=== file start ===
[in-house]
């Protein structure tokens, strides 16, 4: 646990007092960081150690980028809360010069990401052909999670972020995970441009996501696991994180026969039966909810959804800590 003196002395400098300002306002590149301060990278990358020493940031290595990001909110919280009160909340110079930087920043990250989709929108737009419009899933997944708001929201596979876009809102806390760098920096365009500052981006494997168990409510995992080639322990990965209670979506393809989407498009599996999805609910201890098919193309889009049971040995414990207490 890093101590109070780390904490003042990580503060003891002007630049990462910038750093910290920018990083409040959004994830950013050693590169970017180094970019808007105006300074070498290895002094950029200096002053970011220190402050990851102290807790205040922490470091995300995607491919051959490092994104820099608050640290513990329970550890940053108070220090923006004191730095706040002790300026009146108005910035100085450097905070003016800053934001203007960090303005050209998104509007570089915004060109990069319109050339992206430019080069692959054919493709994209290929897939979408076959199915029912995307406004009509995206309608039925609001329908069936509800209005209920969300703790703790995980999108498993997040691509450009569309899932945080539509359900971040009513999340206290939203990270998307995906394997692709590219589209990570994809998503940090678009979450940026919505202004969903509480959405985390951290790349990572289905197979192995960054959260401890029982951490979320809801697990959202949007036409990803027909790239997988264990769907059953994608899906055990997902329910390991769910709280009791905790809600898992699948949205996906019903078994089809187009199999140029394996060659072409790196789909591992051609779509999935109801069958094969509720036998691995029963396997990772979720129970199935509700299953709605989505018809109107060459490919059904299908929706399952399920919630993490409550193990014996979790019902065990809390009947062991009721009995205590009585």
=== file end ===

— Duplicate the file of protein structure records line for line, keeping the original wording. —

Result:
[in-house]
């Protein structure tokens, strides 16, 4: 646990007092960081150690980028809360010069990401052909999670972020995970441009996501696991994180026969039966909810959804800590 003196002395400098300002306002590149301060990278990358020493940031290595990001909110919280009160909340110079930087920043990250989709929108737009419009899933997944708001929201596979876009809102806390760098920096365009500052981006494997168990409510995992080639322990990965209670979506393809989407498009599996999805609910201890098919193309889009049971040995414990207490 890093101590109070780390904490003042990580503060003891002007630049990462910038750093910290920018990083409040959004994830950013050693590169970017180094970019808007105006300074070498290895002094950029200096002053970011220190402050990851102290807790205040922490470091995300995607491919051959490092994104820099608050640290513990329970550890940053108070220090923006004191730095706040002790300026009146108005910035100085450097905070003016800053934001203007960090303005050209998104509007570089915004060109990069319109050339992206430019080069692959054919493709994209290929897939979408076959199915029912995307406004009509995206309608039925609001329908069936509800209005209920969300703790703790995980999108498993997040691509450009569309899932945080539509359900971040009513999340206290939203990270998307995906394997692709590219589209990570994809998503940090678009979450940026919505202004969903509480959405985390951290790349990572289905197979192995960054959260401890029982951490979320809801697990959202949007036409990803027909790239997988264990769907059953994608899906055990997902329910390991769910709280009791905790809600898992699948949205996906019903078994089809187009199999140029394996060659072409790196789909591992051609779509999935109801069958094969509720036998691995029963396997990772979720129970199935509700299953709605989505018809109107060459490919059904299908929706399952399920919630993490409550193990014996979790019902065990809390009947062991009721009995205590009585």